When I was a student of Journalism at the Indian Institute of Mass Communication (IIMC), Yogendra Yadav came to give a lecture titled “In Defence of Politics”. He came as a guest lecturer. That was the only time he came to IIMC during the time I was a student there. That lecture was around what politics means in day to day life, and how we all are part of the larger politics. I was mesmerised by his eloquence and delivery of speech. He delivered his lecture and then told us that there is something very important in the afternoon, and he has to rush to attend the meeting. I was not aware he was talking about launch of a political revolution in India. It was the very same day when AAP was launched- November 26, 2012.
Aam Aadmi Party came to Indian Politics with lot of hopes. For the first time many people saw academicians, intellectuals and people who have been part of social movements for a long time taking the role of politicians- a tribe which common Indians try to avoid interacting with. Its biggest contribution was that it reconnected people with politics, which lately traditional political parties had failed to do. AAP gave voice to a common man.
The political fight which AAP has given is most fascinating any political party could see in such a small time. The high point was when Arvind Kejriwal defeated Sheila Dixit at New Delhi constituency, and AAP formed government in Delhi. We all know the story- The rise and fall of AAP.
When AAP came to power there was a strong anti-Congress wave all across the nation. The wave continued till Lok Sabha elections, when the nation gave full majority to BJP led NDA government, or to be precise, to Narendra Modi. Since then things have slowed down. The anti-incumbency wave has slowed down. It will be wrong to assume that things have changed since then. Corruption is rampant, inflation remains an issue, and there is no way we can say BJP has done something significantly different. India had always seen a GDP growth rate of around 6% to 9%. But it never meant poverty was irradiated, or other issues were dealt with. There is an ‘optimism’ in the country. Only time will tell if the optimism is fake or not. According to P. Sainath, prominent journalist of our times, it is fake.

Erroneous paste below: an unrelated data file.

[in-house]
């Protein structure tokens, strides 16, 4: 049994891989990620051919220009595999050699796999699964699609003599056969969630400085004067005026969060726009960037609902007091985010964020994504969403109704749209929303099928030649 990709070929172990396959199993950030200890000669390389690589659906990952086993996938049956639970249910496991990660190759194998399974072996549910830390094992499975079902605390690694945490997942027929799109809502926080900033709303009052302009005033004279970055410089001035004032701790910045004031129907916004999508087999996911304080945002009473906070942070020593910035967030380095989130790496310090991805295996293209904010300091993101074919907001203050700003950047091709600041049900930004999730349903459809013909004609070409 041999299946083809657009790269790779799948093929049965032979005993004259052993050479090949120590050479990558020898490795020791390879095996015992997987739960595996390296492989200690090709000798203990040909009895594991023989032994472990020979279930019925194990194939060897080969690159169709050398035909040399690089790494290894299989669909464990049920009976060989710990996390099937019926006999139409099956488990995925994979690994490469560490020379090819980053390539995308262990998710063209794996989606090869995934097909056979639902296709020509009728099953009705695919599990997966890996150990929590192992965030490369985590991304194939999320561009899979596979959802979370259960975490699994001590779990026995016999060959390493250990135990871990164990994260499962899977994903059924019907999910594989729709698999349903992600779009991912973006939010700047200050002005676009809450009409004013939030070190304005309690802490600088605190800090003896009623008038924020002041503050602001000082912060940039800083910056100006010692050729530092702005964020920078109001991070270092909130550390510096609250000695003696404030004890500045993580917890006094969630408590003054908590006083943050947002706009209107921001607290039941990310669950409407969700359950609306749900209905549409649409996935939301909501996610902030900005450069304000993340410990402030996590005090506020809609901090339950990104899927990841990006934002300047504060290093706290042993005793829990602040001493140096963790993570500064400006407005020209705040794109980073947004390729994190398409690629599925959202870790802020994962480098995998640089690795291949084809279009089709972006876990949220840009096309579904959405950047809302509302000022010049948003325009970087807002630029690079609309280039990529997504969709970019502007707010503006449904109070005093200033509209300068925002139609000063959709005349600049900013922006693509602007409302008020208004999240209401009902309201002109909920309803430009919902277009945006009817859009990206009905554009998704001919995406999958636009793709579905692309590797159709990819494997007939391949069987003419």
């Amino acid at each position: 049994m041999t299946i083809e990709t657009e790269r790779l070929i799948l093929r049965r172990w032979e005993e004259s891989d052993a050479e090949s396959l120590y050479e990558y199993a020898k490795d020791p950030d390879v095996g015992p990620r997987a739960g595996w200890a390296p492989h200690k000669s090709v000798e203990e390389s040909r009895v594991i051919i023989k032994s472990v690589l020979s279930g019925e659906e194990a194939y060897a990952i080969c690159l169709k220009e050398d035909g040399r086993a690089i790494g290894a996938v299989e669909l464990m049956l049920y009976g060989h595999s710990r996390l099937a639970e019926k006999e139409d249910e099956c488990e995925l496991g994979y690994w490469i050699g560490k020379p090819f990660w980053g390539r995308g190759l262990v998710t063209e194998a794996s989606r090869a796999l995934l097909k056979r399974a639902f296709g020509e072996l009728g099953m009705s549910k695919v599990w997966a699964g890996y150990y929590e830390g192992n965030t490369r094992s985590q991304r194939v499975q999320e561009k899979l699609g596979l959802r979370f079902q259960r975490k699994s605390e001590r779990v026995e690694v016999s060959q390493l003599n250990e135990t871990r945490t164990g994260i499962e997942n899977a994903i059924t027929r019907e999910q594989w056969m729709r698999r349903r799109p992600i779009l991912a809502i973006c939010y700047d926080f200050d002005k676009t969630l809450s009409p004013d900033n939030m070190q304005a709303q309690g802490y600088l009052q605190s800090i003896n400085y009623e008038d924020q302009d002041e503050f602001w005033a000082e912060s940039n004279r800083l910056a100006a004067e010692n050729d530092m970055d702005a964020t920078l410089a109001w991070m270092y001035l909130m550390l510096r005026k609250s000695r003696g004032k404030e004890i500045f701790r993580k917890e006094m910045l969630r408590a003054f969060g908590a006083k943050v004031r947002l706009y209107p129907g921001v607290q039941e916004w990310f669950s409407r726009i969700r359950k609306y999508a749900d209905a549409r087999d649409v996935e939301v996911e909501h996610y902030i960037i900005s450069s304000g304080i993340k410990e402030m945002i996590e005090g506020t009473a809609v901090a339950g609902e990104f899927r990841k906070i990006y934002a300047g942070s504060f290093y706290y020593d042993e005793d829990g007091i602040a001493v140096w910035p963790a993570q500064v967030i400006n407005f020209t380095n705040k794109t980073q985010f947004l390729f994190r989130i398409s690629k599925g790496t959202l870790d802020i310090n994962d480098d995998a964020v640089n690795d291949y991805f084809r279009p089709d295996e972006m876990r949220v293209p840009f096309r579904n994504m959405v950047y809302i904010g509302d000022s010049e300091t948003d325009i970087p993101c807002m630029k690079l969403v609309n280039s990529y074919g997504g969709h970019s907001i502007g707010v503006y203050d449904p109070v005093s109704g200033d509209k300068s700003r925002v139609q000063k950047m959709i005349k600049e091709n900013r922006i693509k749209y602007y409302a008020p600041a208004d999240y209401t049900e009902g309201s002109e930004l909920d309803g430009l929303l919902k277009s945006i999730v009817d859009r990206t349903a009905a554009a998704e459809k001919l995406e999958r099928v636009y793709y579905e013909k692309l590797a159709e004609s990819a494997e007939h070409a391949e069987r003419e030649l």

But this ‘fake optimism’ means AAP stands a very narrow chance of coming to power in Delhi. We cannot deny the fact that even when there was a wave in support of AAP, it did not receive full majority. Now that wave is also absent. The young urban India which AAP connected with politics has got its own demigod in form of NaMo.
The performance of BJP in various states which went to polls, since it came into power at centre ,has been impressive. It formed government in Maharashtra, Jharkahnd, Haryana and was the second largest party in Jammu and Kashmir. These performances were also result of the fact that BJP fought all the elections with Narendra Modi as the face. It is replicating the same strategy in Delhi once again. The various hoardings in Delhi metro and bill board across the city-state of Delhi are once again painted with NaMo. BJP knows that showing Modi once again as the face of the party will fetch it the required votes, so it is not naming its Chief Minister candidate. The battle once again has become Modi versus Kejriwal, as Congress once again is out of the race.
|File photo of AAP supporters campaigning in|
Connaught Place Delhi. Photo: Nihal
The only reason why AAP can come back to power is if the middle class voters, which helped AAP come to power in 2013, realises that BJP essentially doesn’t have any face in the elections. A Prime Minister will have many more important issues to deal with. Modi cannot be the face for Chief Minister of Delhi. The lower class vote pretty much lies with Kejriwal. The lower class vote, which was earlier the vote base of Congress, wants to see the 49 days of AAP government when it did not have to deal with corruption on a day to day basis. The political battle has just started. AAP and BJP have kickstarted their campaigning. To say that BJP will win the elections, will be too simple an assessment of Indian politics.
Let us hope Delhi gets the government it deserves.
This article was first published in LokMarg on January 12, 2015